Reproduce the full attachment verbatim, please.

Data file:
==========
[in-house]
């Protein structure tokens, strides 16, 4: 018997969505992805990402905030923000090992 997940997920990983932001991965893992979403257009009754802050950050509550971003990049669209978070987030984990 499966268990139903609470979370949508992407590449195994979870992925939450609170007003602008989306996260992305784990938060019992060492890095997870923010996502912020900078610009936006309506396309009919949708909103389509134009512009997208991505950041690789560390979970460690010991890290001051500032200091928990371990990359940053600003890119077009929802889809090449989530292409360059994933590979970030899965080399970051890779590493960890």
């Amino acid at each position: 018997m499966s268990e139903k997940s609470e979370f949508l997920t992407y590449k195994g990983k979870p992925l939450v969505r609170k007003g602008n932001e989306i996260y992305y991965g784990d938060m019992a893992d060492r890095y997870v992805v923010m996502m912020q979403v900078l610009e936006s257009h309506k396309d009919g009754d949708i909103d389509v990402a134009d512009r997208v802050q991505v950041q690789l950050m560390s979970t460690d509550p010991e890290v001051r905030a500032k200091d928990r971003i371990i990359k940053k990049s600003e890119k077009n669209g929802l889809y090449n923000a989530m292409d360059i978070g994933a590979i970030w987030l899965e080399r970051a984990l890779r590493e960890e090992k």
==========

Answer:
[in-house]
């Protein structure tokens, strides 16, 4: 018997969505992805990402905030923000090992 997940997920990983932001991965893992979403257009009754802050950050509550971003990049669209978070987030984990 499966268990139903609470979370949508992407590449195994979870992925939450609170007003602008989306996260992305784990938060019992060492890095997870923010996502912020900078610009936006309506396309009919949708909103389509134009512009997208991505950041690789560390979970460690010991890290001051500032200091928990371990990359940053600003890119077009929802889809090449989530292409360059994933590979970030899965080399970051890779590493960890």
């Amino acid at each position: 018997m499966s268990e139903k997940s609470e979370f949508l997920t992407y590449k195994g990983k979870p992925l939450v969505r609170k007003g602008n932001e989306i996260y992305y991965g784990d938060m019992a893992d060492r890095y997870v992805v923010m996502m912020q979403v900078l610009e936006s257009h309506k396309d009919g009754d949708i909103d389509v990402a134009d512009r997208v802050q991505v950041q690789l950050m560390s979970t460690d509550p010991e890290v001051r905030a500032k200091d928990r971003i371990i990359k940053k990049s600003e890119k077009n669209g929802l889809y090449n923000a989530m292409d360059i978070g994933a590979i970030w987030l899965e080399r970051a984990l890779r590493e960890e090992k």